Ultimate Fighting Championship (UFC) Bantamweight veterans John Dodson and Jimmie Rivera squared off last night (Sept. 8, 2018) at UFC 228 inside American Airlines Center in Dallas, Texas.
Originally an excellent match up planned for the undercard, this Bantamweight battle was brought up to the pay-per-view (PPV) portion when Nicco Montano’s medical issues cost her the title. For John Dodson, this was a big moment to reassert himself as a title contender, rather than gatekeeper to the elite at 135 lbs. In Rivera’s case, he very nearly earned a title shot before getting clipped early by a Marlon Moraes high kick. That was a disastrous end to his title run, leaving Rivera very motivated to jump back into the mix.
As expected, Rivera opened the fight looking to maintain range, trying to blast Dodson with low kicks. Equally expected, Dodson tried to answer with bursts of left hands, also using a nice low kick of his own. Despite his opponent clearly looking to counter that low kick, Rivera continued to dig into the inside of the lead leg.
The low kicks were a problem for “The Magician.” Otherwise, he was looking sharp, mixing more offense into his game — including a nice high kick. However, that low kick was whacking Dodson’s leg way out of stance and threatened to limit Dodson’s usual speed advantage. In addition, Rivera found a home for his right hand counter a few times.
Dodson generally looked a bit better than in recent fights, but he still lost the opening frame.
Rivera’s excellent work continued into the second round, as he feinted actively and landed more hard low kicks. Dodson was in a precarious position: unable to hang out at range and eat low kicks but also absorbing counter strikes when he did try to push forward. Dodson did adjust and begin to check kicks more often, but he was not able to create any consistent offense.
The pace slowed a bit in the latter half of the round. Both men are quite sound defensively, leading to few major strikes landing. Plus, Dodson is generally low-volume, and Rivera was winning and therefore unmotivated to really push his advantage.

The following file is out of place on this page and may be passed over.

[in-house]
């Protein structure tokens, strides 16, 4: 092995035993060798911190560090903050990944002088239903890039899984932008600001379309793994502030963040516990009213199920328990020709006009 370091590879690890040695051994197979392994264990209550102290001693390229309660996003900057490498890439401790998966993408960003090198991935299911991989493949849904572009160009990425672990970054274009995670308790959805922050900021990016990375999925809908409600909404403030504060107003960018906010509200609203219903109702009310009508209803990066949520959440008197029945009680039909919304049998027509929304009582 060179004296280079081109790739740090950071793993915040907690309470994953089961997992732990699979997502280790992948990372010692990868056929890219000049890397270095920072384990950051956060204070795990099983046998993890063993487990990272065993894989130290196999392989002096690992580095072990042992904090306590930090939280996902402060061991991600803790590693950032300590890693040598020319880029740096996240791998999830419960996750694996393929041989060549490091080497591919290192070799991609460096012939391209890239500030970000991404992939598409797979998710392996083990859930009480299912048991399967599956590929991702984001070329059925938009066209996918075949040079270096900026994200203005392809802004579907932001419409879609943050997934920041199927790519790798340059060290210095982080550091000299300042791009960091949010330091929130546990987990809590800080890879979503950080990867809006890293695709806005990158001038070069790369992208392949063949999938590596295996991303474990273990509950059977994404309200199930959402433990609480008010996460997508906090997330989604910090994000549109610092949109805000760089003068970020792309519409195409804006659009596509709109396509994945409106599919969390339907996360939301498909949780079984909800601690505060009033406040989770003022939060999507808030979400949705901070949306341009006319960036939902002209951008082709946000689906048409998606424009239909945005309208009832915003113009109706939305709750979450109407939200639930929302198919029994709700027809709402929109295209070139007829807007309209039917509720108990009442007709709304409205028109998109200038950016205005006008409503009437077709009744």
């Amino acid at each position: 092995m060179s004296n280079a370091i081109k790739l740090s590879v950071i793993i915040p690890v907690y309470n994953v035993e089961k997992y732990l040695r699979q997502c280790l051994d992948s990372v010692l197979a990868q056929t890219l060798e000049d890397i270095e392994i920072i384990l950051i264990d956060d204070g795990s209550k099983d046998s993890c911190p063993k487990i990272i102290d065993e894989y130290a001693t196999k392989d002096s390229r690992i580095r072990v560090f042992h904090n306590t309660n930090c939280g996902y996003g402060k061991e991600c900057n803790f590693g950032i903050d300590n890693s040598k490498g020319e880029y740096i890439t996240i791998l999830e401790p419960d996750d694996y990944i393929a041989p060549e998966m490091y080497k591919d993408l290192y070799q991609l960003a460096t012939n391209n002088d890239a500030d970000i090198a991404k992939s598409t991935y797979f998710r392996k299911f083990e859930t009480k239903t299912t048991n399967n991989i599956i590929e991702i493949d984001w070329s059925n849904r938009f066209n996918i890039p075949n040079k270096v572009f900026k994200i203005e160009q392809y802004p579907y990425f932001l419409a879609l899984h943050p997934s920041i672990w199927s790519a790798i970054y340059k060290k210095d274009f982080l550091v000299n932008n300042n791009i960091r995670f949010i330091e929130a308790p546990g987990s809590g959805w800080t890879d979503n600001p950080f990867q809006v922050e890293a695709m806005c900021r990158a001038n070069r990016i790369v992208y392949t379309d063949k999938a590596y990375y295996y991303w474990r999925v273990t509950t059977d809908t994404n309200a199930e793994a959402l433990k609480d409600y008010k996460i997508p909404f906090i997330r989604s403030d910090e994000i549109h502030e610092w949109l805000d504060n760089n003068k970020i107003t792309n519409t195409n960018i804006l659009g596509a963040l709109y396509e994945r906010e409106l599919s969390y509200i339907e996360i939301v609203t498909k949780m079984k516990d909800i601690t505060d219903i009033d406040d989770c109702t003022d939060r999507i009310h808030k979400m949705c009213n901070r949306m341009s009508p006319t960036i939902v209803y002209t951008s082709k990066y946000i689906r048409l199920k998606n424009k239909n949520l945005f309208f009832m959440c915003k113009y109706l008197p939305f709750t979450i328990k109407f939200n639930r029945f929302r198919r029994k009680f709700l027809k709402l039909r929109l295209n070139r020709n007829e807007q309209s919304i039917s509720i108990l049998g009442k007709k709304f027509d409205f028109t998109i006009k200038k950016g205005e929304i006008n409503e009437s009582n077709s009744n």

Texan judging not withstanding, Dodson seemed to need a huge third round.
Despite pleas from each corner to increase the volume, the third round was contested largely at a tepid pace. Dodson’s lead leg was troubling him a bit, meaning his flurries were few and far between. Meanwhile, Rivera lead with his right low kick and right hand on occasion, but the two were largely content to trade single shots or pick at each other with counters.
In every round, Rivera threw at least a little bit more and landed harder, awarding him a fairly clear-cut decision win.
It may not have been a terribly exciting bout, but Rivera looked sharp. He controlled range throughout, stalked Dodson, and landed harder shots throughout. Rivera’s boxing was more effective than his opponent’s own punches, but it was really the right low kick that separated the two. Rivera landed at least a dozen low kicks, which is a truly significant amount of strikes in a fight between low output athletes.
It wasn’t inspiring, but Rivera needed to get the job done and return to the win column.
For Dodson, this has to be frustrating. Once more, an opponent has pressured him and kicked the inside of his lead leg. Dodson’s response every time is to absorb low kicks and occasionally counter or burst with his left hand. The result is usually a pretty close fight that Dodson is likely to end up on the wrong side of.
Rivera is a top contender and there’s no shame in losing to him, but Dodson really needs some self-analysis after this loss. Any time he deviated from his standard three moves he found success, but Dodson was shockingly predictable for such a quick athlete.
Last night, Jimmie Rivera picked up a decision win over a longtime veteran. Who should Rivera face next?
For complete UFC 228 “Woodley vs. Till” results and play-by-play, click HERE!